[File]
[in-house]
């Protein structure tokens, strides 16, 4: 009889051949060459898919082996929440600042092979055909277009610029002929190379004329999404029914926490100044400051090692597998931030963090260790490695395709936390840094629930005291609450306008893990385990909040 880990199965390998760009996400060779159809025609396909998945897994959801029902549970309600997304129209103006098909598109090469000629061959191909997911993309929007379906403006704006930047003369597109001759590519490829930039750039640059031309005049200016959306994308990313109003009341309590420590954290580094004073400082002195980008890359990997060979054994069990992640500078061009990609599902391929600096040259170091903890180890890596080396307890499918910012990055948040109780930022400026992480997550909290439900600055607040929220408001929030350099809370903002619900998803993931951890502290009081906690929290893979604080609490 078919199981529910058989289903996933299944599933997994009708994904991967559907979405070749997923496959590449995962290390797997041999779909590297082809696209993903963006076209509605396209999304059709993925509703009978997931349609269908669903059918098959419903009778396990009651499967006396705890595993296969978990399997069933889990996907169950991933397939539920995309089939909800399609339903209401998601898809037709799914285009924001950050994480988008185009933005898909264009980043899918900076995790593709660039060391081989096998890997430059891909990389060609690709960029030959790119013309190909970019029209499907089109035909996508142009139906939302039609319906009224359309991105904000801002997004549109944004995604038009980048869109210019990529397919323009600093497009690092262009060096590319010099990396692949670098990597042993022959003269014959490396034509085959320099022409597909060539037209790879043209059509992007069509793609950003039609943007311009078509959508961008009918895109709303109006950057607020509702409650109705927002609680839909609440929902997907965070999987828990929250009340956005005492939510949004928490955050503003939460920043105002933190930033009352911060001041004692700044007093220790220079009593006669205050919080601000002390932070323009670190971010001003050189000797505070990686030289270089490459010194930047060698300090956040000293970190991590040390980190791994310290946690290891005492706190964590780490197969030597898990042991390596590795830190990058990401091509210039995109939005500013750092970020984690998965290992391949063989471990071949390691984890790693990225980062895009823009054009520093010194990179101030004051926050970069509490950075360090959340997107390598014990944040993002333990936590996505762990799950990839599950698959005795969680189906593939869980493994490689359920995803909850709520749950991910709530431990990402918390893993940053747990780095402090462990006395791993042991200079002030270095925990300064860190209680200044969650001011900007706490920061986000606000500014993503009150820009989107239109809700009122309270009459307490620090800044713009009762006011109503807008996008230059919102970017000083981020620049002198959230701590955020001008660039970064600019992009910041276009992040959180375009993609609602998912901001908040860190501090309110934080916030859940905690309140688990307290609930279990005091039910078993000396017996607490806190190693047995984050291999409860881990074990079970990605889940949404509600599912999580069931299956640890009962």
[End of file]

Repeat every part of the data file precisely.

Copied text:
[in-house]
């Protein structure tokens, strides 16, 4: 009889051949060459898919082996929440600042092979055909277009610029002929190379004329999404029914926490100044400051090692597998931030963090260790490695395709936390840094629930005291609450306008893990385990909040 880990199965390998760009996400060779159809025609396909998945897994959801029902549970309600997304129209103006098909598109090469000629061959191909997911993309929007379906403006704006930047003369597109001759590519490829930039750039640059031309005049200016959306994308990313109003009341309590420590954290580094004073400082002195980008890359990997060979054994069990992640500078061009990609599902391929600096040259170091903890180890890596080396307890499918910012990055948040109780930022400026992480997550909290439900600055607040929220408001929030350099809370903002619900998803993931951890502290009081906690929290893979604080609490 078919199981529910058989289903996933299944599933997994009708994904991967559907979405070749997923496959590449995962290390797997041999779909590297082809696209993903963006076209509605396209999304059709993925509703009978997931349609269908669903059918098959419903009778396990009651499967006396705890595993296969978990399997069933889990996907169950991933397939539920995309089939909800399609339903209401998601898809037709799914285009924001950050994480988008185009933005898909264009980043899918900076995790593709660039060391081989096998890997430059891909990389060609690709960029030959790119013309190909970019029209499907089109035909996508142009139906939302039609319906009224359309991105904000801002997004549109944004995604038009980048869109210019990529397919323009600093497009690092262009060096590319010099990396692949670098990597042993022959003269014959490396034509085959320099022409597909060539037209790879043209059509992007069509793609950003039609943007311009078509959508961008009918895109709303109006950057607020509702409650109705927002609680839909609440929902997907965070999987828990929250009340956005005492939510949004928490955050503003939460920043105002933190930033009352911060001041004692700044007093220790220079009593006669205050919080601000002390932070323009670190971010001003050189000797505070990686030289270089490459010194930047060698300090956040000293970190991590040390980190791994310290946690290891005492706190964590780490197969030597898990042991390596590795830190990058990401091509210039995109939005500013750092970020984690998965290992391949063989471990071949390691984890790693990225980062895009823009054009520093010194990179101030004051926050970069509490950075360090959340997107390598014990944040993002333990936590996505762990799950990839599950698959005795969680189906593939869980493994490689359920995803909850709520749950991910709530431990990402918390893993940053747990780095402090462990006395791993042991200079002030270095925990300064860190209680200044969650001011900007706490920061986000606000500014993503009150820009989107239109809700009122309270009459307490620090800044713009009762006011109503807008996008230059919102970017000083981020620049002198959230701590955020001008660039970064600019992009910041276009992040959180375009993609609602998912901001908040860190501090309110934080916030859940905690309140688990307290609930279990005091039910078993000396017996607490806190190693047995984050291999409860881990074990079970990605889940949404509600599912999580069931299956640890009962």